Can companies engage consumers to tackle our world’s pressing challenges?

Business, Consumers and Sustainability

I recently came across the joint UN Global Compact and Accenture Study on the role of business and consumers in sustainability.

Everyday in our social enterprise we live and breathe “driving sustainable business”. So the research was a confirmation on how critical it is to bridge companies, communities and consumers.

On the business front, the consensus among global CEOs is that a) business is not doing enough to tackle sustainability challenges and b) the world economy is not on track the meet the needs of a growing population.

One of the other striking points from the study is that sustainability communication needs to evolve. When concerns over greenwashing have emerged over the last few decades companies have responded by giving more facts and figures about their sustainability efforts. But marketeers have always known that engaging consumers emotionally is key to influencing them. However, the proportion of companies where the marketing function was “engaged” on sustainability has dropped from 42% to just 28%.

72% of 30,000 consumers surveyed across 20 countries in 5 continents believe that business is failing to live up to expectations. (Source: Data from Havas Media/Accenture survey of 30,000 consumers worldwide.)

On the consumer front, consumers also believe business is failing to take care of the planet and society. A staggering 72% of consumers believe that business is failing to live up to expectations. Traditionally companies have approached sustainability through philanthropy or Corporate Social Responsibility. Neither of these approaches fully integrate into the products and services that people or businesses consume. From a consumer perspective, they are simply abstract.

Also, people are beginning to hold companies and governments equally responsible in improving the quality of their lives. 86% expect governments to directly improve their quality of life; 85% expect the same of the companies from which they buy.

“What we firmly believe is that if we focus our company on improving the lives of the world’s citizens and come up with genuine sustainable solutions, we are more in synch with consumers and society and ultimately this will result in good shareholder returns.” — Paul Polman, Unilever CEO

All this is convincing data to help companies move away from the traditional approach to sustainability and start engaging consumers in the journey. A few of the recommendations for businesses include:

1. Build public trust and transparency

Authenticity is key. We strongly believe that one great way to build and earn this trust is to engage local communities and drive ground-up solutions to tackle social and environmental challenges. “Vietnam Water Heroes”, our project for Unilever brand Comfort OneRinse has helped to create a groundswell of water heroes to help tackle Vietnam’s water challenges.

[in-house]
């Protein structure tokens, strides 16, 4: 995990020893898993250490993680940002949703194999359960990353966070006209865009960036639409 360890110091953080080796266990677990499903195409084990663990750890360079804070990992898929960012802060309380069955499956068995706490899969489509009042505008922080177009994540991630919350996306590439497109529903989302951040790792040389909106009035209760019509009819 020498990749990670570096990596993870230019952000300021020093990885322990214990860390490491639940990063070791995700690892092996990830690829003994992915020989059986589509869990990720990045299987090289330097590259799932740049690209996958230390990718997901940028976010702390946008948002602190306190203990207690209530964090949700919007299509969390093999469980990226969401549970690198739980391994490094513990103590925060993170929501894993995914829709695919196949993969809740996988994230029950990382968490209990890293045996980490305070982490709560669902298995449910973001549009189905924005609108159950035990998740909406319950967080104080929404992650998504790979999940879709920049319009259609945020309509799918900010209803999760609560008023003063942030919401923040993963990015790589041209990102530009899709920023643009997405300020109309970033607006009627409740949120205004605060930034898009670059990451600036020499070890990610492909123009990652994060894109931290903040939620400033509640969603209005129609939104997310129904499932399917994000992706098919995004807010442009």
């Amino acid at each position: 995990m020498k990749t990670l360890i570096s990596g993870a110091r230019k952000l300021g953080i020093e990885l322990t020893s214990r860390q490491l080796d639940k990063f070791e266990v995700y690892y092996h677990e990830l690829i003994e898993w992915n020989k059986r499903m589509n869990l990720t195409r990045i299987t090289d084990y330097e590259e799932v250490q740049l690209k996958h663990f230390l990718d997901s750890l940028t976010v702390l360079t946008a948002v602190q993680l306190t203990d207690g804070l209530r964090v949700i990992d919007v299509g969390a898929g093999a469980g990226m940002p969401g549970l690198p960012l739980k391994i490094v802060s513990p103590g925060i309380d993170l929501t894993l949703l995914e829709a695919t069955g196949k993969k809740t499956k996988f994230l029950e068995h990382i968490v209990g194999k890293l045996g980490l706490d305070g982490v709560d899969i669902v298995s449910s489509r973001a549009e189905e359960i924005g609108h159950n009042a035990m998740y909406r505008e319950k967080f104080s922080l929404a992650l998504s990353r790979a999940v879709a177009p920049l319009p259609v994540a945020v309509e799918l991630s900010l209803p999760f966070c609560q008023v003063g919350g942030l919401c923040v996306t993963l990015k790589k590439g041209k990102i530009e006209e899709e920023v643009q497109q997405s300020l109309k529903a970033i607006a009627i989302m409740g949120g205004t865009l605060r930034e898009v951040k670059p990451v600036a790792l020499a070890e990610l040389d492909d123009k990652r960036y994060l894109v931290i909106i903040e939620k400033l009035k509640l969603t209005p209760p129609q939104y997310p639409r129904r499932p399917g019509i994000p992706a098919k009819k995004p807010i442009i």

Professor Con, one of the “Vietnam Water Heroes” developed a filter to remove arsenic from ground water

2. Find specific consumers to drive sustainability agenda

For example mothers and “young optimists” (the under-35s). Mothers are more loyal to responsible brands (72%) and they’re highly influential, with 64% reporting that they recommend brands that behave responsibly and contribute to wellbeing. Two-thirds of young optimists actively buy sustainable brands, with nearly one in four always considering the social and environmental ethics of brands when making purchasing decisions.

3. Genuinely improve the lives of consumers

Improving consumer health and well-being or address social, economic or environmental challenges. Consumers are looking to products and services that not just address their functional needs but which also serve the needs of the wider community.

Our project for Standard Chartered engaged employees to raise funds for “Seeing is Believing”

A wonderful example is Standard Chartered Bank’s “Seeing is Believing” — their flagship sustainability project tackling avoidable blindness across the developing world where its present.

4. Communicate throughout the consumer journey

People are increasingly looking up to businesses to be relevant to their local communities. This presents a wonderful opportunity for businesses to demonstrate how they are making a meaningful difference to people’s lives. Over the last 5 years, Lifebuoy’s “Help a Child Reach 5” campaign has consistently communicated its lifesaving social mission to spread the importance of good hand-washing habits around the world.

Consumers too can actively play a part in addressing sustainability challenges by “voting with their wallets” instead of waiting for businesses and governments to create sustainable products and policies. We all have a choice to be mindful of our consumption — sometimes buying to satisfy needs rather than wants can be the most simple and sustainable thing to do.

The Accenture study can be downloaded here:

Article by Ashwin Subramaniam — Co-Founder & Projects Director, Gone Adventurin’

Photo Credits — Jacqui Hocking — Creative Director, Gone Adventurin’

Ashwin Subramaniam

Firmly believe that companies can unlock great business opportunities in tackling social and environmental challenges in their communities. Check out our story at or if you'd like to get in touch for a coffee or chat, email me at We'd love to hear your story.

No Comments

Post A Comment